was already kindled, in anticipation of a cool evening. And for
one half hour she was unwearied in her efforts to render them
all, as she said, “right comfortable.”

And right comfortable it seemed to Mabel, as the twilight
hours came on and found them grouped round the wide hearth;
Madam Percival, as she sat upright in her easy-chair, relating
to the girls on either side of her those most delightful of all
narratives, the experiences of bygone days; while the flickering
flames cast a subdued, but cheerful light round the room,
and were reflected in the polished furniture and the old family
tea-urn under the antiquated sideboard.

The rough, new, and undeveloped character of almost every
thing pertaining to Western life furnishing a wide field for the
energy and activity both of body and mind, may nerve and
strengthen the powers for the performance of many a trying
task; but to one wearied from the overtasking of these powers,
and yearning for the rest which even the youthful spirit occasionally
craves, there is something unspeakably refreshing in

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such ancient, and time-honored tokens as everywhere pervaded
the establishment over which Madam Percival presided with that
venerable dignity characteristic of the past. To Mabel especially,
who had been taxed with a responsibility disproportioned
to her years, and had well nigh sunk beneath the burden of
recent labors, there was sweet and welcome repose in being
thus sheltered under the wing of her aged friend's tender and
protecting care; and even the heavily-carved chairs and tables,
the Turkey carpet, the antique fire-set, and the quaint, old
family plate, which were here preserved as ancestral heirlooms,
all bore their part in giving to the place the secluded and
familiar air of a cherished home. Thus, the first evening of
her visit proved one of unmixed satisfaction, and the night that
followed, brought with it sweet and dreamless rest.

“Do you feel equal to a short walk, my dear?” said Madam
Percival, as she joined her young friends on the verandah the
next morning, and addressed herself to Mabel, who, under
Bessie's instruction, was becoming acquainted with every
feature in the wide landscape.

Mabel promptly replied in the affirmative.

“Then,” said Madam Percival, “I should be happy to have
you both go with me to the house of my son's agent. It is
only about half a mile distant; you can see the smoke from the
chimney yonder; the path leads directly through the maple
grove, which will furnish us with a gay carpet and awning,
and the good man's wife will give us all a hearty welcome, I
am sure.”

Bessie, no less than Mabel, expressed her pleasure at the
proposition, and, while the latter went to her room to prepare
for the walk, the former ran for her own and her grandmother's

“Now, my dear,” said Madam Percival, as she took Mabel's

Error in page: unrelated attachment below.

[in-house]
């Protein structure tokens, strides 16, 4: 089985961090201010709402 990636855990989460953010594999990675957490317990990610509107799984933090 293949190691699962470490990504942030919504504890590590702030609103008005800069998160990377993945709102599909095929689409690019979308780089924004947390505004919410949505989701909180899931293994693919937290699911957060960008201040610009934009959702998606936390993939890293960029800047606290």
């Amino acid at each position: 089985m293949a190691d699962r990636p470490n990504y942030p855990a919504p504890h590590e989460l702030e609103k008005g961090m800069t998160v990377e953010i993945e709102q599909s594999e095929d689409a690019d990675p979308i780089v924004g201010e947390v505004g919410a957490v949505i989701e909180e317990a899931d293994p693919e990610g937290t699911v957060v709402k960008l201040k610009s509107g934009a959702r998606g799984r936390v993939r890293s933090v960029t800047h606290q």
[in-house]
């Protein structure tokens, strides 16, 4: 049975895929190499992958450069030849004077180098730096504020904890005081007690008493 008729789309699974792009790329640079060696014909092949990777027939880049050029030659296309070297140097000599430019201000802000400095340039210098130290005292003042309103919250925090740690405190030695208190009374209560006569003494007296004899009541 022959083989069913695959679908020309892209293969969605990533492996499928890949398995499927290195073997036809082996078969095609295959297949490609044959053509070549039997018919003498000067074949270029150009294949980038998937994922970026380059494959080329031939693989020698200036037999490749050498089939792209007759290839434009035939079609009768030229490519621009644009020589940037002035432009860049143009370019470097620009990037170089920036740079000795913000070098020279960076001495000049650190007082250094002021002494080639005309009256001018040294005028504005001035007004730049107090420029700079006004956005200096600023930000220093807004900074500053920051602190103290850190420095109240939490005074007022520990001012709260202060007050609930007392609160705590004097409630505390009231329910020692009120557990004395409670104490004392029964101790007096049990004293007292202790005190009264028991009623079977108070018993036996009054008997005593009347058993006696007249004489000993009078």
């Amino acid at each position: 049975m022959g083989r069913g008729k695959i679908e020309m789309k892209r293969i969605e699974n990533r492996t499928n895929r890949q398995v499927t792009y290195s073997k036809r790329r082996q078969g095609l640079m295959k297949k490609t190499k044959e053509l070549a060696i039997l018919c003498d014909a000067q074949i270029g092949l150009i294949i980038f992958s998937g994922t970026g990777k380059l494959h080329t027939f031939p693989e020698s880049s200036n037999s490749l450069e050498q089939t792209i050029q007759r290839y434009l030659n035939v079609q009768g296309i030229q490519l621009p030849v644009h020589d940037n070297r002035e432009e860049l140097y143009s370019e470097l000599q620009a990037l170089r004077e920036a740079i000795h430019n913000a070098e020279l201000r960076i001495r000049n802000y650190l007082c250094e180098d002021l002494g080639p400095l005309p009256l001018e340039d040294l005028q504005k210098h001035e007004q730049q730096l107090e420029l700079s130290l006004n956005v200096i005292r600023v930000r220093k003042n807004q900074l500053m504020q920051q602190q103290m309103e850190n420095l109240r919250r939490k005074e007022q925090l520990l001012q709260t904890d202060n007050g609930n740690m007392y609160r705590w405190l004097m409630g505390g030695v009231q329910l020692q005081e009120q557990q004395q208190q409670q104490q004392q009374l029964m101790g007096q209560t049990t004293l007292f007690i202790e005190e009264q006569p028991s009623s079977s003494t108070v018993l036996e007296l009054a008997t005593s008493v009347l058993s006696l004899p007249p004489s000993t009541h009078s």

offered arm, bearing no weight upon it, however, for she was
at present the stronger of the two,—“I must tell you something
of the individual whom we hope to see this morning.”
She then proceeded with an interesting narative of their trusty
farm-agent's experiences, dated from the young man's arrival

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in the West, and continued up to the present period. He had
brought a small sum of money with him, but his first investment
had been disastrous, the situation of his land proving
unhealthy, and his crops suffering from blight; while, to crown
his misfortunes, the title to his estate became a matter of dispute,
and he suddenly found himself involved in legal difficulties.
It was at this crisis, that he was first brought to the
notice of Mr. Percival, to whom he applied for professional
assistance; and Bayard's favorable impressions of the man
being confirmed by a slight knowledge which his mother had
previously gained of his character and worth, a proposition
was made and accepted, which proved equally advantageous to
both parties; the young lawyer, who was now oppressed with
business, gaining a valuable and reliable agent, and the disappointed,
but manly and energetic farmer, obtaining a sure and
gradually increasing competence.”

“And how ended the law-suit?” asked Mabel.

“It resulted in favor of my son's client,” replied Madam
Percival, “and he still holds possession of his estate, which,
in spite of its disadvantages, has nearly doubled in value.”

“And this is the farm-house!” said Mabel, as they now
came in sight of a comfortable two story dwelling, surrounded
by spacious and substantial barns and granaries. “How neat
and thrifty everything looks!”

“That is due in no small degree to our farmer's wife,” said
Madam Percival; “she is one of the most good-humored,
capable, and industrious women in the neighborhood, and very
attractive too, as you will think when you see her pretty, round
face. That row of glittering pans and pails hanging outside
the house, will give you an idea of the extent of her dairy,
and it was some of her sweet butter which you praised at
breakfast. We may go in without knocking,” she continued,
as they approached,—“our good housewife is always ready
for company.”

Thus invited, Mabel entered at the door which stood hospitably
open, and passed on to a sitting-room on the right.
It was furnished in the simple style of a farmer's family; was